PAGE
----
In addition to a moderation in home prices, the taxable value of personal property is expected to decline by 2 percent to 3 percent. That's in large part because of changes by the Kansas Legislature that exempt most pieces of business equipment and machinery. That decline is expected to continue in future years because the Legislature is phasing in the program.
In total, Johnson is estimating the total taxable value of real estate and personal property in the county will grow by 2.5 percent to 3.5 percent in 2007. That will mark new territory for the county.
"It never has increased by that little in the 14 years I've been here," Douglas County Administrator Craig Weinaug said.
In 2006, values increased by 5.6 percent, and the average increase since 2000 has been 7.2 percent.
The moderation comes at a time when the public's demand for government services has done anything but moderate. Local governments are staring at some large-ticket items - everything from new roads and bridges in the county to a new library and recreational facilities in the city.
"Usually it is the job of the administrators to give the elected officials the reality of what is on our want list as a community, and then show them what our list of resources are," Weinaug said. "Those two lists are less in sync than they have ever been in the 14 years I've been here."
Elected leaders, especially at the city and the county, can increase their list of resources by agreeing to raise property tax mill levies. But that's always a difficult decision, especially during a year that features what is expected to be a hotly contested City Commission election.
"It would not be my intention to raise the mill levy," said City Commissioner Boog Highberger, who has one of three seats up for re-election. "I think we're going to have to figure out how to make it work."
That was Amyx's view, too. He said the city might have to craft a budget that focuses more on simply keeping up with inflation rather than adding projects or programs.
"The increases we have had in the past have always given us a little bit of room to operate beyond inflation," Amyx said. "Now, we're really going to have to challenge ourselves."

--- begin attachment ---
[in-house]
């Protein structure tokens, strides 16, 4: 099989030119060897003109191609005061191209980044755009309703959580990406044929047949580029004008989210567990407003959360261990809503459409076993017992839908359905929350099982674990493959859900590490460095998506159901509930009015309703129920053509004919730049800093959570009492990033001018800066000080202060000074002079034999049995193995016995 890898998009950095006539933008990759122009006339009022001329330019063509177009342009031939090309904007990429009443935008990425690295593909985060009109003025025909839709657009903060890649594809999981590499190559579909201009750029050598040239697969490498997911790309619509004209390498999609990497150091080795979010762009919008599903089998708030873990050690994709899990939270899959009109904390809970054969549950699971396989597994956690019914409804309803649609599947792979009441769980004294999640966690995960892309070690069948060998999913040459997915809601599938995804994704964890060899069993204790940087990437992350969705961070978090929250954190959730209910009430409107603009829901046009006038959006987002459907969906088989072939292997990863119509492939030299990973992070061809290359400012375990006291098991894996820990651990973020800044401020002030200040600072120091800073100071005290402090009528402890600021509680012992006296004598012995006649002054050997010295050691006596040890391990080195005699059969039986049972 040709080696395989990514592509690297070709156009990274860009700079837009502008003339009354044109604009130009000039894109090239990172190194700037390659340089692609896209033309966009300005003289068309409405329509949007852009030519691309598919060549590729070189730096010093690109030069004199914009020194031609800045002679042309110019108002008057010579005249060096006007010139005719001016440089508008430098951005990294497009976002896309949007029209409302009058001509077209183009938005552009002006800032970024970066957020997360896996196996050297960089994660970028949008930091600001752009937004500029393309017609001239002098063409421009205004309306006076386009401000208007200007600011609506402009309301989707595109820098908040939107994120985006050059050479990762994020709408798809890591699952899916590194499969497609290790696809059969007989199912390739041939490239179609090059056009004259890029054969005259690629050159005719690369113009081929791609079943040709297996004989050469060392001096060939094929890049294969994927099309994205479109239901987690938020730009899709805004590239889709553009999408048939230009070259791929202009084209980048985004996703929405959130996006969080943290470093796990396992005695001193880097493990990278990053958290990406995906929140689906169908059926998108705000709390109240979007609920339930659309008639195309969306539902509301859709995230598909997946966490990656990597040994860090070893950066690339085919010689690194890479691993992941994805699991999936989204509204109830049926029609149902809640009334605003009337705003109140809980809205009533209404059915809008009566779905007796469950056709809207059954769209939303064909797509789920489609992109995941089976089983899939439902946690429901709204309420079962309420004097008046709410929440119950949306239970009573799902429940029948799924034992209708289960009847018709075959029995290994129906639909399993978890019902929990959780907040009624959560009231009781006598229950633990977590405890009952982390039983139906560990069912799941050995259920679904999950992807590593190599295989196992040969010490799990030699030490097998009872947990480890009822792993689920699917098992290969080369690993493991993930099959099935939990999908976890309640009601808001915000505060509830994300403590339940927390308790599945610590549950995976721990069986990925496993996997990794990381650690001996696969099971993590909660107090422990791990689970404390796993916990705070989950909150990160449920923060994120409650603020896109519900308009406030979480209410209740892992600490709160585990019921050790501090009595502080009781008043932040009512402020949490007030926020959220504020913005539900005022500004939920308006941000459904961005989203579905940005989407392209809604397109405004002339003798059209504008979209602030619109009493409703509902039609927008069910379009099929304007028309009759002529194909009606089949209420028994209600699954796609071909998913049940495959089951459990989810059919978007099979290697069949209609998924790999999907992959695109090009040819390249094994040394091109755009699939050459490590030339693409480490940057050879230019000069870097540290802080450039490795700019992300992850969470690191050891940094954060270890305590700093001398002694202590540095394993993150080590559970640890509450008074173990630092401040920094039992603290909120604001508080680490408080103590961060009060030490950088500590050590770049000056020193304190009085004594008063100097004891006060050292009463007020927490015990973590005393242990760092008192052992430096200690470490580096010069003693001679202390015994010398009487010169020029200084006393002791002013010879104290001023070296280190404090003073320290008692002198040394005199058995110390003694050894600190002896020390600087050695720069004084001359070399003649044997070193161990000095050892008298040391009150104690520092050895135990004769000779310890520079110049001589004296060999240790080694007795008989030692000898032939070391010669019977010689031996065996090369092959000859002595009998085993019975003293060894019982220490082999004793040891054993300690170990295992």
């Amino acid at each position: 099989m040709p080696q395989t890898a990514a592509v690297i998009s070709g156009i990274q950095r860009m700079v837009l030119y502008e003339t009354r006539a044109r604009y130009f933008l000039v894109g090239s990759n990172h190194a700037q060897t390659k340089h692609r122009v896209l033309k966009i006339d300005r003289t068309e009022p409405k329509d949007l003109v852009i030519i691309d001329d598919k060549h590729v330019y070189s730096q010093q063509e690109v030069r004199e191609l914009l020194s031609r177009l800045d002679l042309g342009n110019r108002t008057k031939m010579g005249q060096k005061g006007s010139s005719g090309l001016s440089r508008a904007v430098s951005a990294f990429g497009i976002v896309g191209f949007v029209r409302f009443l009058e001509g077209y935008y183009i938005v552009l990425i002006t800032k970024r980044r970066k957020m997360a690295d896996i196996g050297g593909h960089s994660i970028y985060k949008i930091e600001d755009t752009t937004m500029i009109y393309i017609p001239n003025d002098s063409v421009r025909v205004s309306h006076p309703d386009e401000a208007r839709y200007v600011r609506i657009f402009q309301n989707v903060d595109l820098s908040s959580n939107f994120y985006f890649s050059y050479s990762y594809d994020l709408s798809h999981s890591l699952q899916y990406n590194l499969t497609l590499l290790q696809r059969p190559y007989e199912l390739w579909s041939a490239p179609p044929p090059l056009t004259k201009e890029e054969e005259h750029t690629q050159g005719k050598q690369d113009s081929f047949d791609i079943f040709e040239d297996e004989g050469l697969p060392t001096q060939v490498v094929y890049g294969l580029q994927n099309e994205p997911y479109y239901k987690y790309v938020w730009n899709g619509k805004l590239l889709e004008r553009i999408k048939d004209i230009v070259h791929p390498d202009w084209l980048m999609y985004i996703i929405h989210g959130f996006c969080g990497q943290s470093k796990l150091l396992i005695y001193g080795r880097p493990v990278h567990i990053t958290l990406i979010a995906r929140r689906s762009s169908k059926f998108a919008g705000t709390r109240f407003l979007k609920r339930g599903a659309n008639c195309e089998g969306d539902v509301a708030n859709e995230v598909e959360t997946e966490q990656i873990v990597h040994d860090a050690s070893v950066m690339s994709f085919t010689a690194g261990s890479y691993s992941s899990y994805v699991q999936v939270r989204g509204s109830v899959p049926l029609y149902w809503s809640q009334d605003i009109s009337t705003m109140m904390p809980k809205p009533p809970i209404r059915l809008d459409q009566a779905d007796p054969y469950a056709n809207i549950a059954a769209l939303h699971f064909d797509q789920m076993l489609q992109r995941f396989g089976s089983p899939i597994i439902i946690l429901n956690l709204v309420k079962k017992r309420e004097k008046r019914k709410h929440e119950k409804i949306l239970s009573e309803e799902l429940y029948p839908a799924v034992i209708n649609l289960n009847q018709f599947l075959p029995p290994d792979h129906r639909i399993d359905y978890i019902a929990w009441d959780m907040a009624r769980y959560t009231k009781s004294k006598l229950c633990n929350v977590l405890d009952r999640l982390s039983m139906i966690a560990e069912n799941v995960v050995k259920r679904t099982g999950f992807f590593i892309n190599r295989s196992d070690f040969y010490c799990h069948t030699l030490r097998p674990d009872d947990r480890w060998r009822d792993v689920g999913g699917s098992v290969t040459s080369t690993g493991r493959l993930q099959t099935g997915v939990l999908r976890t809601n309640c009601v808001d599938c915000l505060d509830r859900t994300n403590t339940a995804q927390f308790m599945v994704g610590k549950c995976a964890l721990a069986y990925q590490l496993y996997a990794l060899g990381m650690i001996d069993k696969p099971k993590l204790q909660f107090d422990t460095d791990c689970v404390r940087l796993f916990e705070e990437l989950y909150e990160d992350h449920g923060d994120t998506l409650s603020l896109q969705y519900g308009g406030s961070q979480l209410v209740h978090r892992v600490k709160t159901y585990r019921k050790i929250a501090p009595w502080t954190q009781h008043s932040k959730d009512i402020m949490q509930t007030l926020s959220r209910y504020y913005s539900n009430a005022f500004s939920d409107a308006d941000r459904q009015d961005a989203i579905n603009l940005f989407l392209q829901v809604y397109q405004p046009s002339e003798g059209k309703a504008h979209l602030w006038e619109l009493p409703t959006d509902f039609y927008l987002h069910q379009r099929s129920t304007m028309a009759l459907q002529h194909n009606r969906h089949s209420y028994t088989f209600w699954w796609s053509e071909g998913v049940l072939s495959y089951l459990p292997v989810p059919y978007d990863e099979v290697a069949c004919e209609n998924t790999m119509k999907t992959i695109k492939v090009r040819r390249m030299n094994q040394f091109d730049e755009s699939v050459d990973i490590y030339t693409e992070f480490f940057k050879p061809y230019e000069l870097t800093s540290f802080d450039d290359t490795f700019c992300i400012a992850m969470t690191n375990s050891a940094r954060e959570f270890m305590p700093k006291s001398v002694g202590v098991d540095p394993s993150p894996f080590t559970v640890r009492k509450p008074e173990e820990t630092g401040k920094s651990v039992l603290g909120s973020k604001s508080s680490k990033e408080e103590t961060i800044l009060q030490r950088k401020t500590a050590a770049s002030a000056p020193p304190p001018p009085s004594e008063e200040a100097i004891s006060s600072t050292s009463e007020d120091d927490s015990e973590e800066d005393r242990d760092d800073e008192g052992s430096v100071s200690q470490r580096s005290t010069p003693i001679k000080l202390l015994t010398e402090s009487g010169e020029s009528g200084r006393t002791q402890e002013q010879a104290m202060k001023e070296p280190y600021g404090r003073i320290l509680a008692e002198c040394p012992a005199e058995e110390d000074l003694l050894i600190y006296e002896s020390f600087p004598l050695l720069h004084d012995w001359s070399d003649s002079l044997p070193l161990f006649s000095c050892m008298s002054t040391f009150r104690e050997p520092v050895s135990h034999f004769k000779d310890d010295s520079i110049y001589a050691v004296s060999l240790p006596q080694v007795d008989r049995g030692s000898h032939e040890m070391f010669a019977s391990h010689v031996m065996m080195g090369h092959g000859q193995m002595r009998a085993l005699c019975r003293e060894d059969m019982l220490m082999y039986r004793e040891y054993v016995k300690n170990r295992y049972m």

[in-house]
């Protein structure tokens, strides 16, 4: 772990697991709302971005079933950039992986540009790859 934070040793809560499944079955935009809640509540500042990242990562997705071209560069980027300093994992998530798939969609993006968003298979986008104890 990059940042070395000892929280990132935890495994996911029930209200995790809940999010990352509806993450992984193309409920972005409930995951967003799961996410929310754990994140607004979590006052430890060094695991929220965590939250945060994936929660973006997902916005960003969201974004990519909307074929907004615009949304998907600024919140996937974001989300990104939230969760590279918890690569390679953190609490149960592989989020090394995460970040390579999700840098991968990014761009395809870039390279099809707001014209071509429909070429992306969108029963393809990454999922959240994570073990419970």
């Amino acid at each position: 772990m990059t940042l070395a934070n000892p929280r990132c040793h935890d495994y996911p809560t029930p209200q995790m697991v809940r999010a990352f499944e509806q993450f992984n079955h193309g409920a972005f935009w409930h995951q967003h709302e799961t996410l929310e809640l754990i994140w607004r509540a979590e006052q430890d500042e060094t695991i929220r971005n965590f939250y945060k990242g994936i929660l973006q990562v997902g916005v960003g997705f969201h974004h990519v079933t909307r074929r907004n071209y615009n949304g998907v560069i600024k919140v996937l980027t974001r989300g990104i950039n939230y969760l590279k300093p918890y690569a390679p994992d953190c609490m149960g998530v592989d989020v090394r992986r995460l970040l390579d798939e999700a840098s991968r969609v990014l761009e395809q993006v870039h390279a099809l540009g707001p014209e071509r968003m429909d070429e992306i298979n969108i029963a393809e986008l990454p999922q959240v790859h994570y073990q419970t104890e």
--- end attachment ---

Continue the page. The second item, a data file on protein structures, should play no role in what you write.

Johnson, though, is cautioning officials that his estimates still are preliminary. He won't have a complete picture of what assessed valuations will total until March.
Other events could improve the budget position for the city. Sales tax revenues could increase at a higher than average rate to offset the slowdown in property taxes, or city commissioners could restart discussions about a new sales tax to help pay for large-ticket items.
Real estate agents also say there is good reason to think that the moderation in prices is only temporary. Both Nuzum and Buhler said they thought business would pick back up in the spring. They said the number of homes on the market has shrunk, helping to balance supply and demand.
Real estate leaders said they fully expected home values to once again start increasing by their traditional 5 percent to 7 percent per year.
"This is just a correction in the market," Nuzum said. "It is not the end of the world."
"This ebbs and flows," he said. "And it helps if people remember that we buy houses in part because they appreciate in value, but we also buy houses because we need a place to live.
"Sometimes people forget everything but the investment side of it. They compare this to buying a stock or bond, but you can't live in a stock or bond."
Some government leaders also said the moderation in prices probably wasn't all bad, as long as it doesn't turn into actual widespread decline in prices.
"It has a negative impact on local governments," Weinaug said. "But I have teenage children and I sometimes wonder how they are going to be able to buy a house here."